How challenging is it to juggle your role as concessions operator with running your own brand?
NR: It’s hugely complicated. With our Harvey Nichols concessions, for instance, we don’t just do shoes — we also do clothing. There are so many brands to manage, and the business is incredibly fragmented. Then there are the politics that come with the fact that we have our own brand. People are aware the departments are named Step2wo and will therefore feature a higher concentration of Step2wo products, but we do have issues with brands questioning their position on the floor and the other brands they are mixed with.
What factors play into planning the product mix for the concessions?
NR: It’s a real challenge because you’re dealing with a limited amount of space and budget, and there are so many brands today. You want to have a mix of the must-have brands, the up-and-coming [labels] and then the commercial brands because they always sell. You also have to have some sports brands because people often want to buy, say, a Converse shoe as a second pair. We stock something like 60 collections, and about 40 of those we carry season after season. But the other 20 or so are constantly being reviewed. You have to be brutal: When a new brand comes along, you have to say goodbye to another to make room for it.
What are some of the really hot lines right now?
NR: Ugg Australia and Gucci continue to sell very well. But the new one that’s pulling in big sales is Dr. Martens. The brand kind of went out of fashion and now it’s back with a vengeance.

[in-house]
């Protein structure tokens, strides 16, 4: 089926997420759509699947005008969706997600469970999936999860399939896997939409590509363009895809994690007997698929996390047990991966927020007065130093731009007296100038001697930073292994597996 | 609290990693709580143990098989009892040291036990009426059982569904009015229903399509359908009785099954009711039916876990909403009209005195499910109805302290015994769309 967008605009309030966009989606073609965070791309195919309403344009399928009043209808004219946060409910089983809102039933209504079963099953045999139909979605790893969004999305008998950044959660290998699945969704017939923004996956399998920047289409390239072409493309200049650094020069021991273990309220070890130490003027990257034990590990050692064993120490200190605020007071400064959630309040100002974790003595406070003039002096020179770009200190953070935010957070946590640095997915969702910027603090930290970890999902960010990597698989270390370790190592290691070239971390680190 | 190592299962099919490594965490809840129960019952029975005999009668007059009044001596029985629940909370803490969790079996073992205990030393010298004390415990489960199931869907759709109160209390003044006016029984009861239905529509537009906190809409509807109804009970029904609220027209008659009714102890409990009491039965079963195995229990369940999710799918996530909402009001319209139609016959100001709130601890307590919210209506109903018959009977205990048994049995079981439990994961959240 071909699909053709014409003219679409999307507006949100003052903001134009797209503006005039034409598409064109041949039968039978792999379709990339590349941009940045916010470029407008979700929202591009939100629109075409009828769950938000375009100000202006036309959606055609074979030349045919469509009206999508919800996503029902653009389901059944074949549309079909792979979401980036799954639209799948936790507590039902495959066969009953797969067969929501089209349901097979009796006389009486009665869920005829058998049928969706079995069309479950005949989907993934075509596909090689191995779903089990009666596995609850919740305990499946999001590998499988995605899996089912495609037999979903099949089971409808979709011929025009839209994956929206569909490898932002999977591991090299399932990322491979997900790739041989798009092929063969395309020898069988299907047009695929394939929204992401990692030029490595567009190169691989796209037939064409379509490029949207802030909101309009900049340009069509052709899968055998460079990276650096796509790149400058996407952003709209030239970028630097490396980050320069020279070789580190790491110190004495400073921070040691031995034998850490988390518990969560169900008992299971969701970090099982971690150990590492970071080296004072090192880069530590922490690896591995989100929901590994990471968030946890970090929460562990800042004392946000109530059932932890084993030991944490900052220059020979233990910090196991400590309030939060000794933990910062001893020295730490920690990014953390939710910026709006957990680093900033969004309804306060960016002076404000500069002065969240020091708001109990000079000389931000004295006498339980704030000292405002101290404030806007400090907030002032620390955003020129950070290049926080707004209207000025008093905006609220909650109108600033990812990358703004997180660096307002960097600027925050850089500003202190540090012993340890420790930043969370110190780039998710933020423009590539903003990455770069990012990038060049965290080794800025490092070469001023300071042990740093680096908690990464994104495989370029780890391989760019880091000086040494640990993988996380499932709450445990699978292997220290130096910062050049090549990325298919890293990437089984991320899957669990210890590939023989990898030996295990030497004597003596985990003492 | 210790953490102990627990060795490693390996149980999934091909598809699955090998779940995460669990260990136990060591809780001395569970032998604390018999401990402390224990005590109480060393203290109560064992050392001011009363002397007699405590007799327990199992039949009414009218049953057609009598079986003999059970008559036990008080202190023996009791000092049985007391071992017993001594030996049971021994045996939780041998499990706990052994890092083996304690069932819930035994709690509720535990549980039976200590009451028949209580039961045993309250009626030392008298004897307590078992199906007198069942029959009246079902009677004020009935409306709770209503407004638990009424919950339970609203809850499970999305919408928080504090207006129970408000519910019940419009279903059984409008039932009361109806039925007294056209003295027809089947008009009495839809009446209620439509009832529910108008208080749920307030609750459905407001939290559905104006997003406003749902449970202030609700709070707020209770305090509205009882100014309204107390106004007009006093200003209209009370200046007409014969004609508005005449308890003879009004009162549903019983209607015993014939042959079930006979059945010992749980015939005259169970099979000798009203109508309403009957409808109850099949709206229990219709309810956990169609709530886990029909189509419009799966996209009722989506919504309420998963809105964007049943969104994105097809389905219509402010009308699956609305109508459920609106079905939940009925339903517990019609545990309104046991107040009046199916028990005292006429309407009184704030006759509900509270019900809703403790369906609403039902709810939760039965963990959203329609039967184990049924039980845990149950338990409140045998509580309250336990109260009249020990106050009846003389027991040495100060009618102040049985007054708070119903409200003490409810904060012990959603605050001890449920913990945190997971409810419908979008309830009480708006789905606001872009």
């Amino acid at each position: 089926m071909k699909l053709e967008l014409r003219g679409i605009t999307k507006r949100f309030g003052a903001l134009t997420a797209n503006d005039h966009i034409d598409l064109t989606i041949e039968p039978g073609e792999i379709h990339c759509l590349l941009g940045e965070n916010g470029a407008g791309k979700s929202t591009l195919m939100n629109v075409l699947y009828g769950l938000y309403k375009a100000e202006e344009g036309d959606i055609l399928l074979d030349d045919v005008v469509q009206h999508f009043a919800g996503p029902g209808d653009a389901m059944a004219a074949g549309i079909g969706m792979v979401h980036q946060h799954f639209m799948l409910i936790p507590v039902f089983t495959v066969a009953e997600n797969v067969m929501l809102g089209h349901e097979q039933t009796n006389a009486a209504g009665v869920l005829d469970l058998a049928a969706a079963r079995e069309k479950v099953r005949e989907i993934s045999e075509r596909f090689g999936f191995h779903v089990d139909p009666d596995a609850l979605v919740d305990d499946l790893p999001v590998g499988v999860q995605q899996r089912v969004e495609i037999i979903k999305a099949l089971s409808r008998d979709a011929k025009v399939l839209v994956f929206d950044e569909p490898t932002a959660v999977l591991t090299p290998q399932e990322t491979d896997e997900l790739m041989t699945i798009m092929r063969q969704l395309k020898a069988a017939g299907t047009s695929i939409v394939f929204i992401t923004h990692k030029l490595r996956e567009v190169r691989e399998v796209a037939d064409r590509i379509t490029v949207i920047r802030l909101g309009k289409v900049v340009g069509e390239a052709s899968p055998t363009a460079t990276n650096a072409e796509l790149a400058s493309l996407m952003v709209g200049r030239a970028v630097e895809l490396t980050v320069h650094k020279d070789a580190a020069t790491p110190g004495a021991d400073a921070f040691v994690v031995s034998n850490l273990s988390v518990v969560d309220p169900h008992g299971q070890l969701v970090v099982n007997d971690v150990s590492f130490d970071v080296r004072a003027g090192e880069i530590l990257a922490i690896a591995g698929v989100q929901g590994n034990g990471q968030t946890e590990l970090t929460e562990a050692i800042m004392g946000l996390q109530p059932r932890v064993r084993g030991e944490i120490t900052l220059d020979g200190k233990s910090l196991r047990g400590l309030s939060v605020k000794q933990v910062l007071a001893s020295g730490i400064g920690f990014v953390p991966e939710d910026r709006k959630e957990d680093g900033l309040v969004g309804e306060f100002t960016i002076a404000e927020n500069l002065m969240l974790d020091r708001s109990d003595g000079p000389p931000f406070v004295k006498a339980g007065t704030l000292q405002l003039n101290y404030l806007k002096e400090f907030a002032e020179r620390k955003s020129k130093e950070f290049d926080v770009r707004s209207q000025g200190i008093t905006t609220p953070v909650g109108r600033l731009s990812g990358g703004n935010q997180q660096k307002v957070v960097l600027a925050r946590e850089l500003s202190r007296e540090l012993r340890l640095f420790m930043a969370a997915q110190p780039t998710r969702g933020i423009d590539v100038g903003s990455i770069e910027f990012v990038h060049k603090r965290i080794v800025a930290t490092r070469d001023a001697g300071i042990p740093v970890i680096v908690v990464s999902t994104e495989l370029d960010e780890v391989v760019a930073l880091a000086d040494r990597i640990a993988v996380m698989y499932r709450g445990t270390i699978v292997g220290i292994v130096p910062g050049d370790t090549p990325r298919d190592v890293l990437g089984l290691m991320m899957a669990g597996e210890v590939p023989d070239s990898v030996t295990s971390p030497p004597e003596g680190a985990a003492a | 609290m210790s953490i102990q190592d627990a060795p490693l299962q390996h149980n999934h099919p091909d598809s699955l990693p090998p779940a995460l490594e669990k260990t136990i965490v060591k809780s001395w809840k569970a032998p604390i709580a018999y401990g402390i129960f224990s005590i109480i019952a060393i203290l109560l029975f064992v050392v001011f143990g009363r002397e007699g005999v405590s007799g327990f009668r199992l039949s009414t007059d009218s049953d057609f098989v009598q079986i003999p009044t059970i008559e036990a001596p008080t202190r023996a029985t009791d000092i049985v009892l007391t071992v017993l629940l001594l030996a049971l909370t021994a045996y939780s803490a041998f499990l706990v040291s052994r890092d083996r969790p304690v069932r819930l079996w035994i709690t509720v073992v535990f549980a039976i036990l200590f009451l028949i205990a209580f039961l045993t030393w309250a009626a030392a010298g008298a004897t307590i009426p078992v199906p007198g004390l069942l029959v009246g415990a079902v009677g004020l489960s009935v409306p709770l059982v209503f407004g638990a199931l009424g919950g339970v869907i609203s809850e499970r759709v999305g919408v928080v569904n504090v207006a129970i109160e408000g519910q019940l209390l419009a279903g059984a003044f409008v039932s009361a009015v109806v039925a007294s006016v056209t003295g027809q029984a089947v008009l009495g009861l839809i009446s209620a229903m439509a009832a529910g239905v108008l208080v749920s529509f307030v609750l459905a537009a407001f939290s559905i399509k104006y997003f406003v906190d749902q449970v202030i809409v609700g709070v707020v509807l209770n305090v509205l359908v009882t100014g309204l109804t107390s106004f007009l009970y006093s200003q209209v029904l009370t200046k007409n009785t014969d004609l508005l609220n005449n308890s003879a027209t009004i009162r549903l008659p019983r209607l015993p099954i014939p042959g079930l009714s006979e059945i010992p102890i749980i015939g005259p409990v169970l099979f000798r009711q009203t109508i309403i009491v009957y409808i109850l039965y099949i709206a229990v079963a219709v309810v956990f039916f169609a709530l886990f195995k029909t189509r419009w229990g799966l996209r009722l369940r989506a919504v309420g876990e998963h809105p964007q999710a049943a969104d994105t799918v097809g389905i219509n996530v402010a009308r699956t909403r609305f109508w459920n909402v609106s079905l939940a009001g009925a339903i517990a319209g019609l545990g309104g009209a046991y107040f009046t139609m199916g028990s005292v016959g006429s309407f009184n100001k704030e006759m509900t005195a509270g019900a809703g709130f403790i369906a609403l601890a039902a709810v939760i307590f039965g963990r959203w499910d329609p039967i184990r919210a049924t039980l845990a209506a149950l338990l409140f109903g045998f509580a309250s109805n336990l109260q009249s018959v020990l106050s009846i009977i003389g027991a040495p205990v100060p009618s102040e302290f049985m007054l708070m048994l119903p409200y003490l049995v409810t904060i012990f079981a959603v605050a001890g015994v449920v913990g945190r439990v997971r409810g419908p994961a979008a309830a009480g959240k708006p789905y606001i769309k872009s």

How is the economic situation in Europe impacting the high-end segment?
NR: Retail in most European countries has been very difficult for some time now. You see it at trade fairs such as Pitti Bimbo. The main stands are busy, but mostly with retailers from outside the European Union. Much of the action has moved to markets like Russia, the Middle East and Asia. Brands are replacing some of their lost business in Europe with [new business] in these other markets. Here in the U.K., though, business has never been as bad as in the rest of Europe. Particularly in London, we’ve been somewhat more insulated [because of tourist traffic].
How are your Chinese stores performing?
NR: China has proven to be a very difficult market. When we opened our first store there six years ago, we were the first luxury multibrand children’s shop. Now there is a plethora of competition, not only from other retailers but top labels that have opened their own [stores]. For us, that means we can no longer stock many of those very well-known labels, like a Gucci or a Dior, which is the whole reason we opened our stores in the first place.
Will the royal baby boost the kids’ business?
NR: Prince George is still a baby, but we’re already seeing it. He was photographed leaving the hospital swaddled in [an Aden & Anais] blanket, and that brand’s sales went through the roof. Whatever George wears is going to be closely watched, and it will certainly have a halo effect over the whole business. And if the royal couple goes on to have a little girl, it will only [intensify].
You relaunched the Rayne label in September at Selfridges. What does that mean to you?
NR: It was very sad when my family sold the business in 1987. It almost felt like it had been abducted from us. So to have it back after 26 years is a hell of a kicker. The idea is to build the business very slowly in a bit of a dilettante way, rather than trying to plaster it all over at once.